We all know that fast food is not the healthiest option for us - that's just common knowledge. However, we do not tend to have this thought as much when we consider restaurant food. Did you realize that restaurant food can be just as unhealthy as a meal from a fast food places, if not more? A study out of The University of Illinois gives us a rude awakening and makes us stop and think about what we are really putting into our bodies. Could a homemade meal really be the best option?
Ruopeng Au, professor of kinesiology and community health at The University of Illinois lead the study. Au studied eight year's worth of data from The National Health and Nutrition Examination Survey, which questioned over 18,000 Americans of various ethnicities and financial backgrounds, to fuel his research. The professor discovered that, contrary to what we would all assume, your typical sit-down restaurant is just as bad a going to your local fast food joint. People who dine at the full-service restaurants do actually consume more healthy vitamins (vitamin E, B6, and K), potassium, and omega-3s than those who visit fast food places; however, these same restaurants also wind up taking in more cholesterol and sodium than fast food joints. As shown by infographics provided by The University of Illinois, some restaurants give over 3,000 milligrams of sodium and over 300 grams of cholesterol, when it is only suggested that consumers take in only 300 milligrams of cholesterol and 2,300 milligrams of sodium per day!
These results are both stunning and worrisome, but not necessarily surprising: “The effect of fast-food restaurant consumption on daily total energy intake appeared larger among people with lower educational attainment....And people in the middle-income range had the highest daily intake of total energy, total fat, saturated fat and sodium when they dined at full-service restaurants...The additional sodium is even more worrisome because the average daily sodium intake among Americans is already so far above the recommended upper limit, posing a significant public health concern, such as hypertension and heart disease,” said Au. Research also suggested that African American consumers normally wind up consuming more amounts of sugar, total fat, sodium, and saturated fat than Caucasian or Hispanic diners at both full-service and fast food restaurants.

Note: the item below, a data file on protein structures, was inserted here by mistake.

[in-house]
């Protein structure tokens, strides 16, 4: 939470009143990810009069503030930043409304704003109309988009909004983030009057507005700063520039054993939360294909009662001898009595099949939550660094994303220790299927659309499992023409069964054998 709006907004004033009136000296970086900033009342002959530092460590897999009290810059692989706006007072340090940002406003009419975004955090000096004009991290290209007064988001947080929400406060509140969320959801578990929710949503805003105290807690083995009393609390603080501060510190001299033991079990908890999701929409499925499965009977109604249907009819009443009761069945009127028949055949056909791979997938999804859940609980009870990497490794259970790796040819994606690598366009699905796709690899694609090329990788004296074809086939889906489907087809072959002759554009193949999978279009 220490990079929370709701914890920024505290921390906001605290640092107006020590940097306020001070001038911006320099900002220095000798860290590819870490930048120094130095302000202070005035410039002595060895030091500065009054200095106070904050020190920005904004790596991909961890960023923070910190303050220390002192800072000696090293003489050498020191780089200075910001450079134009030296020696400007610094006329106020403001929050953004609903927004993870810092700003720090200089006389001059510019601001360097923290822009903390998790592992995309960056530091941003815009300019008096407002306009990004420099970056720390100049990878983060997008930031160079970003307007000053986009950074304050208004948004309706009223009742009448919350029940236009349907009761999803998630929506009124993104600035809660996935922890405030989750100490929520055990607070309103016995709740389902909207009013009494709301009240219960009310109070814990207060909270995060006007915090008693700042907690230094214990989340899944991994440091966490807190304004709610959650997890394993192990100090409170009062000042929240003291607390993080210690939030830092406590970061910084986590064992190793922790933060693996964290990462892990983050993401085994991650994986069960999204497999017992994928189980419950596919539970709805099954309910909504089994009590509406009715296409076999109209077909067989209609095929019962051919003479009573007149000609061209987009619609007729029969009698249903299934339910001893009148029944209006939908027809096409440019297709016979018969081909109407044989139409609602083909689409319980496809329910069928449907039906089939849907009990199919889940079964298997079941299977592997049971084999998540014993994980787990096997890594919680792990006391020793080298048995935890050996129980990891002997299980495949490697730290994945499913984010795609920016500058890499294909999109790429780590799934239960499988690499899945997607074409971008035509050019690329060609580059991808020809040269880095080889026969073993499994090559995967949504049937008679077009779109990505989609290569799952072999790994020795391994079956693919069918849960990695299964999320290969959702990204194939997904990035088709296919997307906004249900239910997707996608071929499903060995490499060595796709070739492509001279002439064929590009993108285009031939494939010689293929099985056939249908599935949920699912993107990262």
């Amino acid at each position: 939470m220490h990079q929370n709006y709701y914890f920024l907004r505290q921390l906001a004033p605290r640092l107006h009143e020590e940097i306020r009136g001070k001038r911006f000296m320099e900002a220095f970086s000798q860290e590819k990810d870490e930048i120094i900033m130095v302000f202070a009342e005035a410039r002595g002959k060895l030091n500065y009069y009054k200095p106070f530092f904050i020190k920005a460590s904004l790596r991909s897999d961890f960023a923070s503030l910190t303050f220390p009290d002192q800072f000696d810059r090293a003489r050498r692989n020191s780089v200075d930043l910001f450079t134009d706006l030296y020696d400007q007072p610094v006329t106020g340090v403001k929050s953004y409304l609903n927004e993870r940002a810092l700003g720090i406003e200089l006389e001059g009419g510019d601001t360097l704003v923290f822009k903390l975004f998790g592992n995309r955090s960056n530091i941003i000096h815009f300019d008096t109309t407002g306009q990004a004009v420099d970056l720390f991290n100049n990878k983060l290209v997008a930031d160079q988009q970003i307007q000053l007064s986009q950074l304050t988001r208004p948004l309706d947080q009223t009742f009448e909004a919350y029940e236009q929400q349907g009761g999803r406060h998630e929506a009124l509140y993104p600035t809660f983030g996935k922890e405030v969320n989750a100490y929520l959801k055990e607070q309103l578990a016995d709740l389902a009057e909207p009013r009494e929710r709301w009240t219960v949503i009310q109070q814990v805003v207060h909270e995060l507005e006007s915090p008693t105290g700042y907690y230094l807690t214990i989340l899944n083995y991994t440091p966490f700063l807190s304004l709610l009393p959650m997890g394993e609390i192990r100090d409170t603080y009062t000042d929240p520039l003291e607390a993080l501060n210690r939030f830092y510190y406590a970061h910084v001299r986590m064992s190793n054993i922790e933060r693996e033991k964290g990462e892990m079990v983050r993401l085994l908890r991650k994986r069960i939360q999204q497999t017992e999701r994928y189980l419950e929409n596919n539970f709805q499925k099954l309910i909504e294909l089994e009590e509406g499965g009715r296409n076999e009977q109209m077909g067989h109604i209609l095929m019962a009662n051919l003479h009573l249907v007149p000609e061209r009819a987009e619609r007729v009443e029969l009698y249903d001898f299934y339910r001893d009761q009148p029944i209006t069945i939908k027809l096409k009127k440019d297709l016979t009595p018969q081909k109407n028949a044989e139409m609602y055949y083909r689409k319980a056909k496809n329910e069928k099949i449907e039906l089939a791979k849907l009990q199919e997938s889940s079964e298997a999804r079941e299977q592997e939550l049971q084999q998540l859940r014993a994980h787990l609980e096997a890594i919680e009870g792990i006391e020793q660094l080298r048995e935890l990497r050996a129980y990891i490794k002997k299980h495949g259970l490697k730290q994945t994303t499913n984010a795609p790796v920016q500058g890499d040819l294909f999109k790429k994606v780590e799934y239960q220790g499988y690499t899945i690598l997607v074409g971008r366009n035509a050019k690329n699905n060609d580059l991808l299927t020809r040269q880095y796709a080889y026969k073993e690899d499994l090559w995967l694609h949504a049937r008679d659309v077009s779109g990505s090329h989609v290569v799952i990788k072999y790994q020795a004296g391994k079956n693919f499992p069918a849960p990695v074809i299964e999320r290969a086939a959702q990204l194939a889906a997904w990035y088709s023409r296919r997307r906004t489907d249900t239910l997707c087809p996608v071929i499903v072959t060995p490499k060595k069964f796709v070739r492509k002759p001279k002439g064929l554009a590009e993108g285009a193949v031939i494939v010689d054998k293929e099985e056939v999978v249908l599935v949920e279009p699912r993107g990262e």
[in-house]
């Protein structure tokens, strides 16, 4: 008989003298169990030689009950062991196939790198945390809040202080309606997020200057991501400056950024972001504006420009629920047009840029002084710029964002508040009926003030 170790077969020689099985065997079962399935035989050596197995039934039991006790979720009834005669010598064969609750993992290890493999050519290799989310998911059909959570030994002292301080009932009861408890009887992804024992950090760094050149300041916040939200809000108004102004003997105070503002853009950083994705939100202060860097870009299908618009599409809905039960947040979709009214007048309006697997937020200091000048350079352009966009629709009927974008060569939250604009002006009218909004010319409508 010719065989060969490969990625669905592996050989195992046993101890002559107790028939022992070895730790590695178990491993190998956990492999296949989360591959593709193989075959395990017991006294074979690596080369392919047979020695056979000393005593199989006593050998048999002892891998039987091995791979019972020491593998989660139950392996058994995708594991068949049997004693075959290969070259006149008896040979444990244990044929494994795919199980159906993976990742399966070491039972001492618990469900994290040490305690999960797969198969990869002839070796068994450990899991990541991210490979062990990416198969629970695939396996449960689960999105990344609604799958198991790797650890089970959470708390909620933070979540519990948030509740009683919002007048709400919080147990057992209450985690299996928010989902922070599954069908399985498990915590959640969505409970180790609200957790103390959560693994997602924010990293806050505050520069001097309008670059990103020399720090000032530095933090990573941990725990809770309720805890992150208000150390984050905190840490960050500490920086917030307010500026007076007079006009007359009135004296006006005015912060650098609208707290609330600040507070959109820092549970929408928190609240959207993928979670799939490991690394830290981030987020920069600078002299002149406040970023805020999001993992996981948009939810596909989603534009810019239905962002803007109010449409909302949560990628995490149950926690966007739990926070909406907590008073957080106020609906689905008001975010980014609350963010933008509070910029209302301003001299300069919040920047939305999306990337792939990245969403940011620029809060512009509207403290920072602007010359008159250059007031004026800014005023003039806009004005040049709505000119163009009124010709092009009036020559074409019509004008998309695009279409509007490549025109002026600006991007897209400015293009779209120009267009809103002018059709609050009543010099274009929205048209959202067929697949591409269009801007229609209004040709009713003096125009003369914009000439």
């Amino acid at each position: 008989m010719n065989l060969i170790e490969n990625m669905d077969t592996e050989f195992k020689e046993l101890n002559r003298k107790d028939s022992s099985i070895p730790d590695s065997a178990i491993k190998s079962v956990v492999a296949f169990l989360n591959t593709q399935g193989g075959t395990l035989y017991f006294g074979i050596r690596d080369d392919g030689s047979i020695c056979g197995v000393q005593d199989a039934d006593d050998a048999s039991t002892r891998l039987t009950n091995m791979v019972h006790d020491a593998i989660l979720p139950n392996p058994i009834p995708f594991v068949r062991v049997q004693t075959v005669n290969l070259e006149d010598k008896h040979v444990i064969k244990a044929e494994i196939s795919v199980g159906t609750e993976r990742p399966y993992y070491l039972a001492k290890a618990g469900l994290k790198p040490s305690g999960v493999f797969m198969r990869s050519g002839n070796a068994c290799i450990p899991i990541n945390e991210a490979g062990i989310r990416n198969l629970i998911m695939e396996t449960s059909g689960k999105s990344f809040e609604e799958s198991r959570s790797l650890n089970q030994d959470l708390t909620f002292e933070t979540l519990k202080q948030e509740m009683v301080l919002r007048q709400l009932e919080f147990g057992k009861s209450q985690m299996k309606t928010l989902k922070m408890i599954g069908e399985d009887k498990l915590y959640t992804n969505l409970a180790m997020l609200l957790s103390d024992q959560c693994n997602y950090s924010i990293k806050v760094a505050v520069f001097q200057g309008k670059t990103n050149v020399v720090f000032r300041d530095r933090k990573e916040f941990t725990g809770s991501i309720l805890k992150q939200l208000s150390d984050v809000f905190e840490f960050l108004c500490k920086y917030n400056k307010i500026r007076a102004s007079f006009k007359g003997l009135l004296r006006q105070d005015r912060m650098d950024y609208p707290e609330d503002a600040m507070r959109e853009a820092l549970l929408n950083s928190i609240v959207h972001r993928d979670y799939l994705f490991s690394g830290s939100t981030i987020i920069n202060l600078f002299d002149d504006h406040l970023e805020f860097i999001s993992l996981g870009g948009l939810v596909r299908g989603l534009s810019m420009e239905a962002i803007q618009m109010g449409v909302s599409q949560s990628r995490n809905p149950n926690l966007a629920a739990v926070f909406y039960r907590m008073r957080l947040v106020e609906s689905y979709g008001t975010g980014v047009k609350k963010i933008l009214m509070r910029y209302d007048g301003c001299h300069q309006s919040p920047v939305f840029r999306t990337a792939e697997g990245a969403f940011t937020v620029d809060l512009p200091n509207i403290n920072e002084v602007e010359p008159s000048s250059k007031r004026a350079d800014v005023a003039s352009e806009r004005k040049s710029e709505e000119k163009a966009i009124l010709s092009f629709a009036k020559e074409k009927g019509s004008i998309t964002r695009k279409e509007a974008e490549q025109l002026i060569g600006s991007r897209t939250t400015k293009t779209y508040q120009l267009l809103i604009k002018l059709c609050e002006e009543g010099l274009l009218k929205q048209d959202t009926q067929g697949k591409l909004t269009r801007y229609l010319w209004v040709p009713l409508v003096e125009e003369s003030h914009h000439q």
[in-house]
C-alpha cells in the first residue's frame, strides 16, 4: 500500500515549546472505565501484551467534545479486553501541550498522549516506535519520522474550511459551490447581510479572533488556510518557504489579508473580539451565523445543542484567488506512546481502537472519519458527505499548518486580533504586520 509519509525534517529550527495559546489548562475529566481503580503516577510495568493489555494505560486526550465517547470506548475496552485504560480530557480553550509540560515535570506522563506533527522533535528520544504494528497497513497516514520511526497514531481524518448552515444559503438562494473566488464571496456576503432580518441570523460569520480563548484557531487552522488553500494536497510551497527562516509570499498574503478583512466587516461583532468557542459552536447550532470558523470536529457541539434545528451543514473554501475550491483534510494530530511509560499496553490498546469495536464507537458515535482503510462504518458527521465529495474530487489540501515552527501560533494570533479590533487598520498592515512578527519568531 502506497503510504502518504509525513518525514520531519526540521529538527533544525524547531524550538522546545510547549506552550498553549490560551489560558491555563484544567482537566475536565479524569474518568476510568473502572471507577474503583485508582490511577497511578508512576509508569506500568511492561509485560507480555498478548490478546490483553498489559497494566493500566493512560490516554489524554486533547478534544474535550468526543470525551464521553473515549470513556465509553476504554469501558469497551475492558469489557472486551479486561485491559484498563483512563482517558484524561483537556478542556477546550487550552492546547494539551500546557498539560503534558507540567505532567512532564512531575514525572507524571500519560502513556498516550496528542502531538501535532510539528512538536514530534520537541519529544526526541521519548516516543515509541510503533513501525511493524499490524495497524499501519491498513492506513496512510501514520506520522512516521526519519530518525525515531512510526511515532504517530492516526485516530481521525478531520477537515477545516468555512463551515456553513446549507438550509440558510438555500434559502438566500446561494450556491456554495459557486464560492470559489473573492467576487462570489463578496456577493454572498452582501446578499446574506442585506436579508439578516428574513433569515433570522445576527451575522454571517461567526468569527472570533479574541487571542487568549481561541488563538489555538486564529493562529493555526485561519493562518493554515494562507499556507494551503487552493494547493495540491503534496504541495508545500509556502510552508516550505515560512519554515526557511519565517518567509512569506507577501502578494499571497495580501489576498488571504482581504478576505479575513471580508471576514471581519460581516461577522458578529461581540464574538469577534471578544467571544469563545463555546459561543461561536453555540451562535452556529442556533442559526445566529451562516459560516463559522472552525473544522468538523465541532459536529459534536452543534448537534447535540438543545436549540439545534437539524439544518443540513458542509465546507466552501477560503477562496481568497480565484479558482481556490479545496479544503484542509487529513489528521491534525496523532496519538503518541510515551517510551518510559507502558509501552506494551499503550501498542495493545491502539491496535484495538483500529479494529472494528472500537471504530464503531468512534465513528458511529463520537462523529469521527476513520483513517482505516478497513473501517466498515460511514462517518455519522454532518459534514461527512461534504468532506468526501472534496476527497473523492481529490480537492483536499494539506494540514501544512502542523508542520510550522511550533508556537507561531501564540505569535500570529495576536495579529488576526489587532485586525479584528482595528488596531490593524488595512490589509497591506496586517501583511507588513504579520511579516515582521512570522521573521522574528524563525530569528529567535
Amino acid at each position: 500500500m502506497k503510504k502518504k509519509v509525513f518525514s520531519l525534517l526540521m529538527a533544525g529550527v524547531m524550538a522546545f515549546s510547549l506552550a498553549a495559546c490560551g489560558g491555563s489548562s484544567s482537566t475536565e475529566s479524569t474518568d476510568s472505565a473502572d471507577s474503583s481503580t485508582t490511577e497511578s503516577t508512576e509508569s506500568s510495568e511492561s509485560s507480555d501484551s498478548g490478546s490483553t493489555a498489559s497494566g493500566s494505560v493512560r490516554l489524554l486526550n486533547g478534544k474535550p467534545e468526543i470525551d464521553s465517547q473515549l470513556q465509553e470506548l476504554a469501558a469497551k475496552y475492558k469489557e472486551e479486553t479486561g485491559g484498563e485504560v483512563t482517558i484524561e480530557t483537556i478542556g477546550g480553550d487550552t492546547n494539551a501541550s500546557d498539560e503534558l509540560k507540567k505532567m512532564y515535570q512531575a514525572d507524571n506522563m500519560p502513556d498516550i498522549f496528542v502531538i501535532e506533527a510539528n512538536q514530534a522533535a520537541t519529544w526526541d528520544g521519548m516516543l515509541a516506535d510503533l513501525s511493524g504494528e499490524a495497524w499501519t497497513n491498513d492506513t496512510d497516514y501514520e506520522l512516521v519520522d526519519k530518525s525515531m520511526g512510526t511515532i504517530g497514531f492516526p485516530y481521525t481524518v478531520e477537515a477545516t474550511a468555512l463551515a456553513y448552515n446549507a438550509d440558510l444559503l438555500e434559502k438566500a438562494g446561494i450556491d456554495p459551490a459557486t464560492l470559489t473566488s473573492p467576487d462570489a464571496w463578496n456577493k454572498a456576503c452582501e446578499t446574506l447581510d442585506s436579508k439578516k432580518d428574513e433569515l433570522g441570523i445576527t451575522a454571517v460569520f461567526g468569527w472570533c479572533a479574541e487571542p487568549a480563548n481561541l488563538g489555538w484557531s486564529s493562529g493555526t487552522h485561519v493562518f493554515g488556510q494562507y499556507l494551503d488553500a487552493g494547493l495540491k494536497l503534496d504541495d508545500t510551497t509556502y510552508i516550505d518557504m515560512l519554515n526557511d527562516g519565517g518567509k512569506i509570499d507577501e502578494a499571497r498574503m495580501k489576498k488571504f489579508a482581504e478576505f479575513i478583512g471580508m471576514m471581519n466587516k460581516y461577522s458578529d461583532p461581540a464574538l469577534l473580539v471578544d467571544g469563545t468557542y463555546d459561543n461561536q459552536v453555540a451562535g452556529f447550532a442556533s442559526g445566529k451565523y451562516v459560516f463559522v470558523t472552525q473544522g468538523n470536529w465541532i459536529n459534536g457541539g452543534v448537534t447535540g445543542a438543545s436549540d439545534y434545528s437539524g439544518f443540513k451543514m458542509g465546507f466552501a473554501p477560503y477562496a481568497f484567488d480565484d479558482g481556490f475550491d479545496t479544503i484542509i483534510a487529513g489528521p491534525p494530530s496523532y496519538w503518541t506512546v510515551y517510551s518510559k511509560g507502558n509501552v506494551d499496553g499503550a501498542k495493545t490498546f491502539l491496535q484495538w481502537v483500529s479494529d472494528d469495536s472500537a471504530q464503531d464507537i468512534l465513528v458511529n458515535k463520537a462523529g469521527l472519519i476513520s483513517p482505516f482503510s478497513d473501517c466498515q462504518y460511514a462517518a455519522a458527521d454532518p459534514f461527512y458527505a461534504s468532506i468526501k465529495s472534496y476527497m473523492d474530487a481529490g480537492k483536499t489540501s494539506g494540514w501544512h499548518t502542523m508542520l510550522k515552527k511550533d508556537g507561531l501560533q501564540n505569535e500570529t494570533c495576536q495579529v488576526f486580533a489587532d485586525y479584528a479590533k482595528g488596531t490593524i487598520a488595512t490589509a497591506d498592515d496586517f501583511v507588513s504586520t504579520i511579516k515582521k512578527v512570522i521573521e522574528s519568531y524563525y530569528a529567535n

Going Out Vs. Staying at Home
So now we know what the research says about the health risks that come with full-service and fast food restaurants, but what about home-cooked meals? Are they just as bad? Turns out that home-cooked meals could actually be your best bet to try and stay as healthy as possible. According to Lori Rosenthal, dietitian at Montefiore Medical Center, home-cooked meals are better for us because we are the cooks and know exactly what we are putting into our food. With that in mind, we are better able to control ingredients and portions that we can make healthier - it is completely up to us to make sure that we incorporate those things, though, which leads to more responsibility on our part. We need to make sure that we are purchasing healthy, fresh, and non-store bought (if you can help it) items to prepare your meals. Being conscious of nutritional information and caloric intake will keep you on the right track when preparing your meals and even when you are out at a restaurant ordering your food!
We've learned about the study, compared fast food places, sit-down restaurants, and homemade meals; and even looked briefly looked at how different races and families from different economic backgrounds take in sodium and cholesterol - so what exactly should we take away from Ruopeng Au's study with The University of Illinois, anyway? According to Reliawire, we can say this: “A holistic policy intervention is warranted to target the American’s overall dining-out behavior rather than fast-food consumption alone.” In other words, eating out every once in a while is okay, but staying at home and cooking for yourself or your family will always be the best - and cheapest - route to take.
Source: Fitness Republic
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